N: You’re not only creating opportunity for yourself but a lot of people are being able to share in what you’re building. Is that something that is conscious in your mind? 

Sharad:  It’s one of those things. I’ve had a lot of interesting roads and bumps and challenges in the journey that we’ve been on, but it’s been an amazing ride. I’ve always loved what I’ve done. I always wake up and say “I would pay someone to do what I do.” The fact that I’m getting paid to do what I do is even better. I think that the main thing I try to tell my students, and what I hope to instill in a company culture that we’re building, is that: what’s your passion? If you don’t love what you do, you’re not doing the company, yourself, you’re not doing the world any favors. I recognize that we all got to pay the bills, we all got to find a way to make a living. At the end of the day, people work don’t work for money. I think money is a means to an end, but it shouldn’t be the end. Ultimately, we have to work for something greater than that. We have to get up in the morning, to solve something, to feel inspired by something.

I’m hopeful; I truly believe that the people we have working with us at Graphic India are people that really want to redefine how people see character work from India in the world. We want to really create character stories that are enduring and captivate the imaginations of people worldwide and take people into a place of wonder but do something in India that hasn’t been done before. So that’s what I think gets us up in the morning and what gets people very passionate. We’re trying to surround ourselves by that same type of ecosystem. I do think that the whole idea that we’ve created and trained artists and writers who are amazingly self sufficient, going out there now are now recruited by people with companies. A lot of these guys can have their pick of jobs coming their way every day of the week. And I remember when we got started people used to say “If India could do it, they would have done it already”. So there’s always a negativity that comes in when you’re trying to do something new and now we are proving. Those artists now have fan bases around the world in many cases whether it’s Giman Kang or a Cage thing or Shaman Patel… I mean, these guys have gone up and really created something for themselves out of the opportunity we gave them. But they took that opportunity and ran with it and that’s what was great. These were all people that didn’t have anything handed to them on a silver platter. They rolled up their sleeves and they worked hard to make it happen.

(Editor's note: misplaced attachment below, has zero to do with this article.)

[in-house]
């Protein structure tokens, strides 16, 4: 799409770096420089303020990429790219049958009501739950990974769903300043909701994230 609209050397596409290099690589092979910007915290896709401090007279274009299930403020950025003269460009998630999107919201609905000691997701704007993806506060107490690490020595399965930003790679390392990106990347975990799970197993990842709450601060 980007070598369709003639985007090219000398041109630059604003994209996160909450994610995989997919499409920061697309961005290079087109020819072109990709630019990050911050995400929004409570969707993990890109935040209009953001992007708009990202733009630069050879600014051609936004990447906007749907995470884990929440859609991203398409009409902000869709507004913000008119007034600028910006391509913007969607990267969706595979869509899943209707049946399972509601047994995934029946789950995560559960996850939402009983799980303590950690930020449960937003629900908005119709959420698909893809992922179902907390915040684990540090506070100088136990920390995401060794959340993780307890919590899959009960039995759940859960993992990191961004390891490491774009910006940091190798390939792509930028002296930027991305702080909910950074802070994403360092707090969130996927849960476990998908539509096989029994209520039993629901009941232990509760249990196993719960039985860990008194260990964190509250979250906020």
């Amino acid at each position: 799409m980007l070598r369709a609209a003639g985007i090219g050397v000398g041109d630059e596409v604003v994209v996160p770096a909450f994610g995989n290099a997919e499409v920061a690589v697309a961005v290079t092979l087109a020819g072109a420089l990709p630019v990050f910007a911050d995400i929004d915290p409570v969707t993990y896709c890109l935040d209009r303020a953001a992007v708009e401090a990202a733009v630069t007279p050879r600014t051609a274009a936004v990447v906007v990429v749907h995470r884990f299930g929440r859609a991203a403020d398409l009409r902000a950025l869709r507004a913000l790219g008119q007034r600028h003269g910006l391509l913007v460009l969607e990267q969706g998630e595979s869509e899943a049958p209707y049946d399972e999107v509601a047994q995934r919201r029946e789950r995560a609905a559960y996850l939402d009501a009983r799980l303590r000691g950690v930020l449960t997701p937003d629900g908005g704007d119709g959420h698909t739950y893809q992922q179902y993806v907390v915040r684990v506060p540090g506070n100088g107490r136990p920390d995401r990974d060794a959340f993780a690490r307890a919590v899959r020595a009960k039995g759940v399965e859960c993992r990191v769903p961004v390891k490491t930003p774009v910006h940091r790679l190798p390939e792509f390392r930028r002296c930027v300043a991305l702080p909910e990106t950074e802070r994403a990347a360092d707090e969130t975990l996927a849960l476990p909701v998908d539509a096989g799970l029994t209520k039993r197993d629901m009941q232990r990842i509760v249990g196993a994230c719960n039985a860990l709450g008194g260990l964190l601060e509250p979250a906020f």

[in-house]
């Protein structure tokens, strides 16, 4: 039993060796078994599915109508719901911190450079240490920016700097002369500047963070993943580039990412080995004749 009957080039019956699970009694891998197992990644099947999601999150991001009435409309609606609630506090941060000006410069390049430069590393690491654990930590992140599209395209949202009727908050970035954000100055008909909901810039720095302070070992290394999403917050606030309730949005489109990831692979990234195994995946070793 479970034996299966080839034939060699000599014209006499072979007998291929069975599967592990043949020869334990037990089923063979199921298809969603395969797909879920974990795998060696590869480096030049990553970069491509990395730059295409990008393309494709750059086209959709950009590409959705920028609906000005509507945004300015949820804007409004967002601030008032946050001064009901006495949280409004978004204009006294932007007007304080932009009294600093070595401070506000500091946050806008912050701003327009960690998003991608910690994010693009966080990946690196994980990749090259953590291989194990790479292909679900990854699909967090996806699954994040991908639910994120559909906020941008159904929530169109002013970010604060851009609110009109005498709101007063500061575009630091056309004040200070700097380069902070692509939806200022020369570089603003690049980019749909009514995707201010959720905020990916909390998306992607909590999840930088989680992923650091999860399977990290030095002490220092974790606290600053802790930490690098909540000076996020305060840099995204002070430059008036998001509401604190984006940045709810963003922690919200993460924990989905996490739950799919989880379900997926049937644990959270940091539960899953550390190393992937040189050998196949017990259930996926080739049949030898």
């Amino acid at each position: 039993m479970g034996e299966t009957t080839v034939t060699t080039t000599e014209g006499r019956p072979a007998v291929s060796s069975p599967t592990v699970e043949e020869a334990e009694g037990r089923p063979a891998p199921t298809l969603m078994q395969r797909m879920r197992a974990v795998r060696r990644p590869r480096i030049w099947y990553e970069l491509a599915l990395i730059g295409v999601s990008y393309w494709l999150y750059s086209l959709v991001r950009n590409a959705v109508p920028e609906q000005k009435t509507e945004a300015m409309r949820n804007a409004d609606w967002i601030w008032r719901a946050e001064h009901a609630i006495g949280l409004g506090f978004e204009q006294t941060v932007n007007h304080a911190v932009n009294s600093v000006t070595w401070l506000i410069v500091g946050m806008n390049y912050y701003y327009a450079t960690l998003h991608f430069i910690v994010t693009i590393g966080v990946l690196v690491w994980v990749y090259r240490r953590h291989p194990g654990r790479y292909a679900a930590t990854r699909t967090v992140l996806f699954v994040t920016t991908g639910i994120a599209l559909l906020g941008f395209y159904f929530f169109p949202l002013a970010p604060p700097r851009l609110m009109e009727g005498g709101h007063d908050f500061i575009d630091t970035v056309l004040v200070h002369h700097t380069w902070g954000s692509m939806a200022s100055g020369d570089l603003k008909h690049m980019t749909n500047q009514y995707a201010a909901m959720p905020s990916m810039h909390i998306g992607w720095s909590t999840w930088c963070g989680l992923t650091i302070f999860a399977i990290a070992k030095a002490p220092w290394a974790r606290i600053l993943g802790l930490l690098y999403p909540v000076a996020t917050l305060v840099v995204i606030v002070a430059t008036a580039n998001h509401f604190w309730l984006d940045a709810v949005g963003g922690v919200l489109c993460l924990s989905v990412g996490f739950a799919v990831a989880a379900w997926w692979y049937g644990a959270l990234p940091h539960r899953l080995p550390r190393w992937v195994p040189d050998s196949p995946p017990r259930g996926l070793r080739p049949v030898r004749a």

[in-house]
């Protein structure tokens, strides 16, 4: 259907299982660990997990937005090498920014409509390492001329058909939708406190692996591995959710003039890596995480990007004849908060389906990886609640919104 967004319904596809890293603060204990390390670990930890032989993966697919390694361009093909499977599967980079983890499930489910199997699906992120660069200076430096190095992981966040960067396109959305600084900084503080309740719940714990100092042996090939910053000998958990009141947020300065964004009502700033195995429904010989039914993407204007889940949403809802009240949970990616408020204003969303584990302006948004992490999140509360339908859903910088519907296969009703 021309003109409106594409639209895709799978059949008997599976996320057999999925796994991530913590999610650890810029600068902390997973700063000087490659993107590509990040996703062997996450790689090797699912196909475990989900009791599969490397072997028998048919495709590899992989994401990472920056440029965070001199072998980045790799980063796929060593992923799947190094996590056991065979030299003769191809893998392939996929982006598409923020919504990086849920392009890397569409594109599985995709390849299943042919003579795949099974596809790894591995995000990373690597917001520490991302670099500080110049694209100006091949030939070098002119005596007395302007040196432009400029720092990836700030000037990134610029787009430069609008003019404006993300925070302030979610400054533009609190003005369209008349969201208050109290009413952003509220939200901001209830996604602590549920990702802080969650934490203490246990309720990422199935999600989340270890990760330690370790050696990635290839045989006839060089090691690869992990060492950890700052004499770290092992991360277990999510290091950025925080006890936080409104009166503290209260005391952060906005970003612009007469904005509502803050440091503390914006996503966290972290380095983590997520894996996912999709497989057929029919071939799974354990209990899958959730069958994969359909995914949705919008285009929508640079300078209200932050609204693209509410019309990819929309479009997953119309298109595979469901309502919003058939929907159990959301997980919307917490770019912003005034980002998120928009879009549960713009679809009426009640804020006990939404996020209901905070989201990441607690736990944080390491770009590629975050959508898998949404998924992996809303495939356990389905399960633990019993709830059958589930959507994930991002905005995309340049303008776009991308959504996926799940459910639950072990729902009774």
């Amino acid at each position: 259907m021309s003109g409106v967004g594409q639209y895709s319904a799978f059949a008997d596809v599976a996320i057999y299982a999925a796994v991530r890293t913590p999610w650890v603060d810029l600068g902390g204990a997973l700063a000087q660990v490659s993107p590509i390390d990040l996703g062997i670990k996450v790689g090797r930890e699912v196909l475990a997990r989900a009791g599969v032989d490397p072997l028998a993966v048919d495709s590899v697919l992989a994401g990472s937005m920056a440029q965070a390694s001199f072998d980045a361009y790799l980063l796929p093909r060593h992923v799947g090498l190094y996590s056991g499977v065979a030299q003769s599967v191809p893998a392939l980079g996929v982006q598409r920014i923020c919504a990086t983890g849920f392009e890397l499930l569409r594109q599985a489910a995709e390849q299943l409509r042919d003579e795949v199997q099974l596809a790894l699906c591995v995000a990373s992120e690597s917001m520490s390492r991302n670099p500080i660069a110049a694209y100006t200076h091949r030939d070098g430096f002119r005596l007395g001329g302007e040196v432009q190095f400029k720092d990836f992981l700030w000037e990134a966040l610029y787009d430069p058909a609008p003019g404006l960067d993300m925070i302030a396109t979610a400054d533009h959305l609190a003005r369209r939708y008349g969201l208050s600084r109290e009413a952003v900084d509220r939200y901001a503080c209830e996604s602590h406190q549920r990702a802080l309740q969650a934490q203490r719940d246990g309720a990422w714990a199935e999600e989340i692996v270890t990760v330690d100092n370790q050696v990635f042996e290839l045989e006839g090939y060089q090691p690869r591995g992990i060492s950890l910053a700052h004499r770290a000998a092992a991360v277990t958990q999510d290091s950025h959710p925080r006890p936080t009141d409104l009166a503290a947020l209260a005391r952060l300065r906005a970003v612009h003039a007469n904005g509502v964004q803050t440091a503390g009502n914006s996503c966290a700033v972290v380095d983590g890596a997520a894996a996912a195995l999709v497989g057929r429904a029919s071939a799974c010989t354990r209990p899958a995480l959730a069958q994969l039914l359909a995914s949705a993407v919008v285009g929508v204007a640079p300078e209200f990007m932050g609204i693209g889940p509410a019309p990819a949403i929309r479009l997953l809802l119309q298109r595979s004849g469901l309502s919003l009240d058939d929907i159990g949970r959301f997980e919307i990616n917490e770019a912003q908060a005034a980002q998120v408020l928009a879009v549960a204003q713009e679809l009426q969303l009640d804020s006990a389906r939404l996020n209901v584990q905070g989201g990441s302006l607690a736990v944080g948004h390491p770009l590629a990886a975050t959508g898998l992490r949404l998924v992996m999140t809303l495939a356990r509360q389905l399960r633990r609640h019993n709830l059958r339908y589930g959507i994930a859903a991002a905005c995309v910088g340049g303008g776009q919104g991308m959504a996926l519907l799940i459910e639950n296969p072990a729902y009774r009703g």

N: For a while there you were figuring out ways to channel comics and western media into India and really foster that culture and community. Then a shift happened to where you are now sharing with the world Indian culture and Eastern culture with the west. How do feel about that progression from West-dominated conversation to a dialogue?

Spider-Man - IndiaSharad: It’s a perfect way to put it! It’s a dialogue and a synthesis. One of the things I find fascinating is you’re right; I started my career bringing the best of the west to the east. And then we did this project back with Marvel back in 2004, which was reinventing Spider-Man as an Indian boy, so Peter Parker became Pavitr Prabhakar. Bouncing off rickshaws, living in Mumbai, celebrating Diwali and this was what we called a transcreation instead of a translation. Where we allowed these Indian artists and writers to take the essence of Spider-Man but really globalize it and make it local, make it racial. And it was a huge success out here in India and a huge success in the media as well, which got picked up globally as a story because I think people were just fascinated by this concept of reverse globalization; taking that idea of “With great power comes great responsibility,” but infusing that into a new canvas and lens here in India. Of course we’ve seen that a lot now of iterations of things very similar to that over the last decade. But in 2003/2004m it was a very innovative thing in India and it also showcased a lot of the Indian creativity.

For the first time, we had a lot of people around India talking about how Indian artists were working on the Spider-Man: India project. And seeing the art and seeing the quality of it kicked off a little bit of a spark. But the one thing I learned from that was the real value in the long run though, if we were going to build a company, was ultimately while we were publishing a license from Marvel and DC, we respected the risks that they took and they were amazing partners, but we were always somewhat limited in how we could take those properties into so many other areas or really build beyond publishing. Of course, rightfully so, because we didn’t have those rights, so I realized that owning and creating and channeling creativity of these Indian artists to create properties that we could turn into films, games, animation. Build beyond that first incubator. I always thought what Marvel did exceptionally well was to use publishing as its R & D laboratory, as a place where people could take great risks and tell great stories and ultimately, from there, maybe find ways to take those stories to other media in other ways to reach larger audiences, so could we do something similar? So then we obviously changing our business model, so we stopped being a licensee of Marvel and DC and started focusing on creating our own content, our own characters, our own stories; which has always been a guiding mission of my life and has taken a bunch of deviations but now come full circle with Graphic India.